NEW YORK: Coca-Cola, the soft drinks giant, is seeking to exploit the potential of corporate social responsibility in "every aspect" of its operations, as part of a plan to double revenues by 2020.
"We're working to embed sustainability-minded innovations into every aspect of our business, from sourcing ingredients to increasing beverage options to aspiring to be water neutral and recovering packages for recycling," said Muhtar Kent, Coca-Cola's CEO, in a new report.
The company now sells over 800 products containing low or zero calorie levels, representing almost 25% of its total portfolio. Average calories per serving have also fallen by 9% worldwide since 2000.
When it comes to packaging, Coca-Cola has distributed some 10bn fully recyclable PlantBottles in 24 nations from 2009 onwards, reducing the need for the equivalent of 200,000 barrels of oil.
Alongside licensing this technology to Heinz, the food group, the firm is working with allies like Ford, the automaker, Procter & Gamble, the FMCG group, and Nike, the sportswear expert, to develop entirely plant-based plastics.
"The most profound and impactful innovations over the next decade and beyond will emerge at the intersection of sustainability and our vast global value chain – the suppliers, retailers, technologies, people and infrastructure that bring our beverages to market every day around the world," said Kent.
Elsewhere, the firm now sponsors more than 280 schemes in 115 markets providing education about exercise and education, and aims to run such programmes in at least 200 countries by 2015.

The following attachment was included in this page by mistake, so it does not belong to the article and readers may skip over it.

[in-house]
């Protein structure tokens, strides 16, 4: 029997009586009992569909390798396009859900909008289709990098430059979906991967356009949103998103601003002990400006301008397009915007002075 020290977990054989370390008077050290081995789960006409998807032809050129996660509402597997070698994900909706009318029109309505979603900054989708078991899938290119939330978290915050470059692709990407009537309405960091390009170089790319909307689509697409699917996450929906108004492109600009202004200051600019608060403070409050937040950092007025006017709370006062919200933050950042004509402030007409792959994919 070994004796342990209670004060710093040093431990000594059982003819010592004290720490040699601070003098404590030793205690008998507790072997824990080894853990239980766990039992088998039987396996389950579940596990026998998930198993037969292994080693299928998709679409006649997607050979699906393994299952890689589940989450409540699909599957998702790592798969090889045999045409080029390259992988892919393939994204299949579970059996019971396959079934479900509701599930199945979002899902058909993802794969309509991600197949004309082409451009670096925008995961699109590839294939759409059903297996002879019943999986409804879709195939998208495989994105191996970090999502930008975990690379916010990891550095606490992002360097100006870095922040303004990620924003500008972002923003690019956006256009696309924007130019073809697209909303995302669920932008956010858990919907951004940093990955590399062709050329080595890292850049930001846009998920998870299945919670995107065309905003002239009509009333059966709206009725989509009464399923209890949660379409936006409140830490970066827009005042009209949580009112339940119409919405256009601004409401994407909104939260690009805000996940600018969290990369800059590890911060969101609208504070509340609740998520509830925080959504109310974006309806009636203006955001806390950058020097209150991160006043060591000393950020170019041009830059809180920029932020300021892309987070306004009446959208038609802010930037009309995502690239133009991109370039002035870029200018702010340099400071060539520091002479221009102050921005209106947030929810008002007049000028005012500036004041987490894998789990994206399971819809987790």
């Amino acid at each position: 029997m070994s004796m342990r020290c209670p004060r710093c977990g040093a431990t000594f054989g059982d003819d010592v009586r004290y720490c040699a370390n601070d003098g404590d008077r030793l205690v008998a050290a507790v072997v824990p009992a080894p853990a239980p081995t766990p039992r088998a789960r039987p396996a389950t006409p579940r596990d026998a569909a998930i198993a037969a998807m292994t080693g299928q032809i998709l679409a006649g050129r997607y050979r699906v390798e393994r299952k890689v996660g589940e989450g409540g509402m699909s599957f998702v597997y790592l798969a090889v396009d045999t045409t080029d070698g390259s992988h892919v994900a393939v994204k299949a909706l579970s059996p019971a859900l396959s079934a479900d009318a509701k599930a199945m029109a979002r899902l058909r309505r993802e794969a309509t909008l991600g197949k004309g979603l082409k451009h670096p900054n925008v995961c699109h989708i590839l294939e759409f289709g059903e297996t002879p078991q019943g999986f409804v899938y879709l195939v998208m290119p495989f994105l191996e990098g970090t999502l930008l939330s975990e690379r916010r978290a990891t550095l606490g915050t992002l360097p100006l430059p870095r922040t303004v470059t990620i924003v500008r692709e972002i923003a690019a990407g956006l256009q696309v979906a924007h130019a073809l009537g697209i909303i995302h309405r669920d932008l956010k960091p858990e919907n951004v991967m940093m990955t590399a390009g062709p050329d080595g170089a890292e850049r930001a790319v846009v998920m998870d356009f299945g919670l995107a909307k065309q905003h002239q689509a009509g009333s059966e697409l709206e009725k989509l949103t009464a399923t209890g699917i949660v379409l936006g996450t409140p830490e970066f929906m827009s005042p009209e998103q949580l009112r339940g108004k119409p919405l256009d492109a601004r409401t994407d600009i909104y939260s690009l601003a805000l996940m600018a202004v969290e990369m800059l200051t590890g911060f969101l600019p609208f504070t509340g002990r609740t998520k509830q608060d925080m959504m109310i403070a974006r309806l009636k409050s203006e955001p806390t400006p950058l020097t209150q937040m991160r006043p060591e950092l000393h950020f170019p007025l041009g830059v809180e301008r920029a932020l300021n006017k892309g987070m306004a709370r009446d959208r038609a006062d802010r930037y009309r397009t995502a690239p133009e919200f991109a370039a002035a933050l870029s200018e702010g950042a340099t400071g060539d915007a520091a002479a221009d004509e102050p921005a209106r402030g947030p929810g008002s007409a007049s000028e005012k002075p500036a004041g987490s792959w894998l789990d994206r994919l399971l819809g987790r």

It also hopes to have provided 300,000 women in areas like Brazil, India and South Africa with access to business training, funding, financial services and similar tools by the end of 2012, a figure set to hit 5m by 2020.
"One of the most powerful and valuable assets we have is the global recognition and love of our brands, led by Coca-Cola and 14 other billion-dollar brands. As such, we have an opportunity – and, to my mind, a responsibility – to act as a catalyst for positive change around the world," Kent said.
In keeping with this idea, Coca-Cola has partnered with the WWF, the environmental charity, to pursue its biggest-ever cause marketing campaign, Arctic Home, to protect polar bears.
Among the other organisations it is working with on various projects are the United States Agency for International Development, DEKA Research and Development, The Nature Conservancy and CARE.
"Partners, in this day and age, are an absolute must. The scope and scale of today's challenges demand cooperation across what we like to call the golden triangle of government, business and civil society," said Kent.
Data sourced from Coca-Cola; additional content by Warc staff